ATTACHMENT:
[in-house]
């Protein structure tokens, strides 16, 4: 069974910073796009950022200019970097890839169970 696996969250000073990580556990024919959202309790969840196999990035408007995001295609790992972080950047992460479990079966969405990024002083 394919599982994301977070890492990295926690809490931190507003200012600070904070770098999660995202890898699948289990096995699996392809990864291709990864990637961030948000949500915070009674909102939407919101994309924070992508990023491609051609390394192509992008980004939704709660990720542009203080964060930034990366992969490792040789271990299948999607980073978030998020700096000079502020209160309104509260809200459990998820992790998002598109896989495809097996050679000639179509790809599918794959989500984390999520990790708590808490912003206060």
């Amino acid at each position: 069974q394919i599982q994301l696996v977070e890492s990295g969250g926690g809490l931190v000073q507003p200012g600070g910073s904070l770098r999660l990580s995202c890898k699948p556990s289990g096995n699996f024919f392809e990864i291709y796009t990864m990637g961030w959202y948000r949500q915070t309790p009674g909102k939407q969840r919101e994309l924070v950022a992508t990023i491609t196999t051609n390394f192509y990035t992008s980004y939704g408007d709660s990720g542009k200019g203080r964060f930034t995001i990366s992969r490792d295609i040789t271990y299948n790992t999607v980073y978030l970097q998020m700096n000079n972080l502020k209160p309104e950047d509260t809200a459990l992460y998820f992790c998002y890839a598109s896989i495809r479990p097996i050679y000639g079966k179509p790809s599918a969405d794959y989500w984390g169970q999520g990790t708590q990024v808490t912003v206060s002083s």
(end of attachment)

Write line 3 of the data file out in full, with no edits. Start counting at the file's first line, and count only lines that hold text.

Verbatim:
């Amino acid at each position: 069974q394919i599982q994301l696996v977070e890492s990295g969250g926690g809490l931190v000073q507003p200012g600070g910073s904070l770098r999660l990580s995202c890898k699948p556990s289990g096995n699996f024919f392809e990864i291709y796009t990864m990637g961030w959202y948000r949500q915070t309790p009674g909102k939407q969840r919101e994309l924070v950022a992508t990023i491609t196999t051609n390394f192509y990035t992008s980004y939704g408007d709660s990720g542009k200019g203080r964060f930034t995001i990366s992969r490792d295609i040789t271990y299948n790992t999607v980073y978030l970097q998020m700096n000079n972080l502020k209160p309104e950047d509260t809200a459990l992460y998820f992790c998002y890839a598109s896989i495809r479990p097996i050679y000639g079966k179509p790809s599918a969405d794959y989500w984390g169970q999520g990790t708590q990024v808490t912003v206060s002083s």